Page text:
[SOLVED] udp and packet loss


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I have just updated to the latest SDK - now the UDP network test seems to be running a lot faster 50MBs as opposed to 5MBs per second after I have changed the buffer sizes down from 1024 to 900. What is really concerning me is that we are now getting ~10% packet loss which wasn't there before.

 

Update - changing the values back to 1024 makes the packet loss go away but the throughput drops back down to 5 MBs. The changes I have made is a text replace of 1024 for 900 in server.usc and client.usc - Am I doing this wrong?

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Try to play with send/recv buffers size. Moreover the network driver quality is very important.

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so better quality network cards may aleviate the problem?

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so better quality network cards may aleviate the problem?

 

Hi Danni, this is hard to predict as consistent network performance without spikes seems to be quite challenging and is influenced by OS, drivers, network cards (and their over-complex parameters) and also used network switches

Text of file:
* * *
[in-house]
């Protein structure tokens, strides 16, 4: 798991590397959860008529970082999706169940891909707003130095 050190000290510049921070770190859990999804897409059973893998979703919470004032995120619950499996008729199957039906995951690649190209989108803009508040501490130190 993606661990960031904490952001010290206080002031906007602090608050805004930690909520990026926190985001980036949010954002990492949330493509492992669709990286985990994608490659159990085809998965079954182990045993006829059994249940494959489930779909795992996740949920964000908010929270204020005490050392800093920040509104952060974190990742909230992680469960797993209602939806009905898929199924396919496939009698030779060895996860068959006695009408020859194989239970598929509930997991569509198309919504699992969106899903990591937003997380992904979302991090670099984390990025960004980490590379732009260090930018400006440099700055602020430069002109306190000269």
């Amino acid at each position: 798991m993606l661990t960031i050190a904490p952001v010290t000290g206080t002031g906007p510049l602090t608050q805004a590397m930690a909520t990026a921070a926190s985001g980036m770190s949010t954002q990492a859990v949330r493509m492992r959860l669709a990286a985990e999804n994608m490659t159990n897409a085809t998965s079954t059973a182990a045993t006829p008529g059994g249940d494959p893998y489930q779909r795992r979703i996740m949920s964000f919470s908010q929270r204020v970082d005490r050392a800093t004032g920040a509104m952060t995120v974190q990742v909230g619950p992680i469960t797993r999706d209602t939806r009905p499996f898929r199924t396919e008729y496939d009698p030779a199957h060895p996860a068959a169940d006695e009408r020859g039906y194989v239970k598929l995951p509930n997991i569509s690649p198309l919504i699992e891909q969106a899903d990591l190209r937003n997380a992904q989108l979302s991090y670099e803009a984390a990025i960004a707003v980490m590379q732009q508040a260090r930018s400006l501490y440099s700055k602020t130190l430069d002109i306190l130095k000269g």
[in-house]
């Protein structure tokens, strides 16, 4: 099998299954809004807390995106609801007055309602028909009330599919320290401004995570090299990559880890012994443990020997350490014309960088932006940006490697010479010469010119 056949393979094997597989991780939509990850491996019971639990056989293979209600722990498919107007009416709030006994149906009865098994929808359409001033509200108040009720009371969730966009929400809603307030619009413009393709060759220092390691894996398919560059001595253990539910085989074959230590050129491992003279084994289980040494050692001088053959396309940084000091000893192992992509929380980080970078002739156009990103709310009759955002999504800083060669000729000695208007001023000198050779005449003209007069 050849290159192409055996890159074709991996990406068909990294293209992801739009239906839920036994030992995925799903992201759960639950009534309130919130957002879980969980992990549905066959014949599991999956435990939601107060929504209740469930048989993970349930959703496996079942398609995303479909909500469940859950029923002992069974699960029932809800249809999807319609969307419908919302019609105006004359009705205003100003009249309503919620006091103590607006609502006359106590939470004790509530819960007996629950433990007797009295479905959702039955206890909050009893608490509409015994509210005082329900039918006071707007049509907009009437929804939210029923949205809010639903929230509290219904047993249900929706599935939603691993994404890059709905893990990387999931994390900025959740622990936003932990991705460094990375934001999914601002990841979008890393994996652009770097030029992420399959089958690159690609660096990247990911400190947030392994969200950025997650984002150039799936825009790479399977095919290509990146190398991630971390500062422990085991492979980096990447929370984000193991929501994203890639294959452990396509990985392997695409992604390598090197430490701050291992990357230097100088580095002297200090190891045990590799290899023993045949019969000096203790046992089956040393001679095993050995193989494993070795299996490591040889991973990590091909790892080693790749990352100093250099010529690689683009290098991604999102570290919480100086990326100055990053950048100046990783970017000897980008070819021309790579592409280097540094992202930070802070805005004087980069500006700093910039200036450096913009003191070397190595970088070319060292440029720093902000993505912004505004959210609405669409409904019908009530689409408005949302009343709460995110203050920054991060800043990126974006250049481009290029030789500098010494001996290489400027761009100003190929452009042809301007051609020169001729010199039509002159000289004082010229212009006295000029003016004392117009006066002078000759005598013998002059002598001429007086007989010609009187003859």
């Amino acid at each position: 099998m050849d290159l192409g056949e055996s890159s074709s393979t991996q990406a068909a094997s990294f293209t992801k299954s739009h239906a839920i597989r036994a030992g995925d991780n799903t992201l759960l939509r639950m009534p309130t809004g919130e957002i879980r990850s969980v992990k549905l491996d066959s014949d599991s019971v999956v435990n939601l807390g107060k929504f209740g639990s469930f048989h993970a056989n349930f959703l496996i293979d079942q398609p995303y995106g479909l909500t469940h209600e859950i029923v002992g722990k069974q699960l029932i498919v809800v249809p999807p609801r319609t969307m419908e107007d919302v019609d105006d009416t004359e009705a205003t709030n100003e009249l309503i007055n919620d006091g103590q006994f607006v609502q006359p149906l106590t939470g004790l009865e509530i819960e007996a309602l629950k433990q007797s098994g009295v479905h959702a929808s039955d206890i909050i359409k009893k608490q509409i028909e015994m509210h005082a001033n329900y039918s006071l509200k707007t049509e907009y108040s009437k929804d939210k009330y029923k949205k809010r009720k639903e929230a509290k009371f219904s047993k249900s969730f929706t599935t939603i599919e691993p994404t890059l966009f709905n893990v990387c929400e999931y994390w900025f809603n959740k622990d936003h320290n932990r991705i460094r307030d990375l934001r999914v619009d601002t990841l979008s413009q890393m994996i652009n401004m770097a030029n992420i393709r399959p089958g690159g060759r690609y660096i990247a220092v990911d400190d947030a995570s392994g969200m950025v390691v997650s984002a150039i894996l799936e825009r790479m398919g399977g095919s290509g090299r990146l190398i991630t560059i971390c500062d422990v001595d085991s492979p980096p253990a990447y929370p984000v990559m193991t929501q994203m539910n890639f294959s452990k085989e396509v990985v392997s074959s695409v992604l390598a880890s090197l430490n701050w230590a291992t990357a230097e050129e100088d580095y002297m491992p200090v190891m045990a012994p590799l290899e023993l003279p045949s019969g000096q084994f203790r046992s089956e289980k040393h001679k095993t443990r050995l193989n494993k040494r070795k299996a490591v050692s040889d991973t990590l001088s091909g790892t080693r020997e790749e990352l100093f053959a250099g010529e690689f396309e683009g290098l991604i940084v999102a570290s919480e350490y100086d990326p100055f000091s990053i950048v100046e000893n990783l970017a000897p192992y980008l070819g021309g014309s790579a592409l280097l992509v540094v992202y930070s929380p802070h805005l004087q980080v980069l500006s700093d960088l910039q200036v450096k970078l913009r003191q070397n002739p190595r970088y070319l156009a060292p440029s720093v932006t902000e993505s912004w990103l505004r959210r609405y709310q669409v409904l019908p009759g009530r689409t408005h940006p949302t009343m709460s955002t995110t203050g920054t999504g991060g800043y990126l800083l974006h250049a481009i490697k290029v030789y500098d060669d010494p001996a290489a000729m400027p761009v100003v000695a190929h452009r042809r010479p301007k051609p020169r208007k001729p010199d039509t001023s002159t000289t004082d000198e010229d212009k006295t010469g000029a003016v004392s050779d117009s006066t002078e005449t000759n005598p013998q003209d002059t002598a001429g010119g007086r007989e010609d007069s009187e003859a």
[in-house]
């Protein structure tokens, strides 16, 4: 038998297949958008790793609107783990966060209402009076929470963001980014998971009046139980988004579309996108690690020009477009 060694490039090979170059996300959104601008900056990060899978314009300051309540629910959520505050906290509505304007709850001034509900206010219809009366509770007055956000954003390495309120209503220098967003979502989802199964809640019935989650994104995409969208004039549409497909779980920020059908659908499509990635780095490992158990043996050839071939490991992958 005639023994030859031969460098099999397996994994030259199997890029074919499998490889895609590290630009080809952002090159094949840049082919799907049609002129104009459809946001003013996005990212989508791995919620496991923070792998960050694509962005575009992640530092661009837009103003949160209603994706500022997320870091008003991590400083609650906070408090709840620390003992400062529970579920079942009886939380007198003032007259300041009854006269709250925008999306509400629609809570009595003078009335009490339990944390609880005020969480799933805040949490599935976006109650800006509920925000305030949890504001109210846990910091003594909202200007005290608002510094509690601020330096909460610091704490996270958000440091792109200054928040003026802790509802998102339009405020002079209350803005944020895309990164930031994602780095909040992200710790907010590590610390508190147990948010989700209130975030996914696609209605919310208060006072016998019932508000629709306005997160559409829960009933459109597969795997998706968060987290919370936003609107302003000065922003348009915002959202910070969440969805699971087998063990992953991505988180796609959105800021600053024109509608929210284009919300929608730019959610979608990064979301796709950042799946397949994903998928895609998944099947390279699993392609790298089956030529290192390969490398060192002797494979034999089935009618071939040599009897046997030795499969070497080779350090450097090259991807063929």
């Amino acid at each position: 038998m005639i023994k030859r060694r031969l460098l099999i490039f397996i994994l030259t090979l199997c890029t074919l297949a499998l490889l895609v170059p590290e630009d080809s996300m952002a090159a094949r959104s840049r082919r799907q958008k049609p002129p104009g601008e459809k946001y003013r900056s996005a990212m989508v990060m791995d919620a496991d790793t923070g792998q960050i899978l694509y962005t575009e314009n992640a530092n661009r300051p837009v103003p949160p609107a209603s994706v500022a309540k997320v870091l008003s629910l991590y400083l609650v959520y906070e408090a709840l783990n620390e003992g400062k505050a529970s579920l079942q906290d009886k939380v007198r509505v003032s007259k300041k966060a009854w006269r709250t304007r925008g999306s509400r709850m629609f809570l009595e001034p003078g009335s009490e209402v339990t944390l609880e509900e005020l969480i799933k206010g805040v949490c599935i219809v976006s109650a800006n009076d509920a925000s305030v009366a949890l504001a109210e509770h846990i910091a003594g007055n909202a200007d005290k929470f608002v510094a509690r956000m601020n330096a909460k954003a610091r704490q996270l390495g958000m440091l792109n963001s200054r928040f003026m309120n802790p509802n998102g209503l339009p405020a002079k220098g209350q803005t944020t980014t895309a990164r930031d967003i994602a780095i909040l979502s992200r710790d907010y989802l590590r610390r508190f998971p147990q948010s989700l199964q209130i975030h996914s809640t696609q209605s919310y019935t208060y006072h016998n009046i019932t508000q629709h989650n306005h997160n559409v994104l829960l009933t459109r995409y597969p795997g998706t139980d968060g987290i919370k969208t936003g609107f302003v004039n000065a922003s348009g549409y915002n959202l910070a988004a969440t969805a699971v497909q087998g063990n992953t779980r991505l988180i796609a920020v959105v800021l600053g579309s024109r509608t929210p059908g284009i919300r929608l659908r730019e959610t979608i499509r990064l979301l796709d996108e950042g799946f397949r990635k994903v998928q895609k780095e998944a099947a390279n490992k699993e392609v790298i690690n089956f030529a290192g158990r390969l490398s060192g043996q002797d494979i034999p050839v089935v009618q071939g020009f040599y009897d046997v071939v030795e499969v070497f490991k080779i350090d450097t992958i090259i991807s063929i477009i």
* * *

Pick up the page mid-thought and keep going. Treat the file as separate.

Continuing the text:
We spend weeks to track down network frame synchronization issues in the field of real-time visual simulation with multiple render PC's connected via LAN for synchronized, fixed frame-rate (30/60 Hz), vsynced rendering...wireshark and hrping were our best friends.

 

In most cases occational highly increased delivery delay times of only some network data packets send at a constant rate were the key problem (UDP packet losses never were an issue).

 

When you have to fight for every millisecond as in real-time visual simulation than one might be tempted to spend some dollars/euros on specialized network cards with own co-processor and optimized driver stack for low-latency network packet processing.

 

Key player in this field is the killer 2100 network card (some review edit: just saw that they used UNIGINE Heaven for workload-stressing)     

 

Though these products claim highly reduced ping times for online gaming etc. the real benefit in practice is often questioned (as ping times are primarily dominated by the internet transmission and not the local network card).

 

Nevertheless in case of LAN-based multi-nodes PC rendering clusters they might improve network performance. Saving some milliseconds in case of 60 Hz fixed-frame-rate rendering with 16 ms frame time budget can make a big difference. Also they might avoid network packet delay jittering/spikes due to their dedicated co-processor and driver stack by-passing standard (non-real-time) windows subsystems.

 

You could buy 2 cards and do some testing on your own. These cards also seem to have much better tools for tuning and network performance monitoring.   

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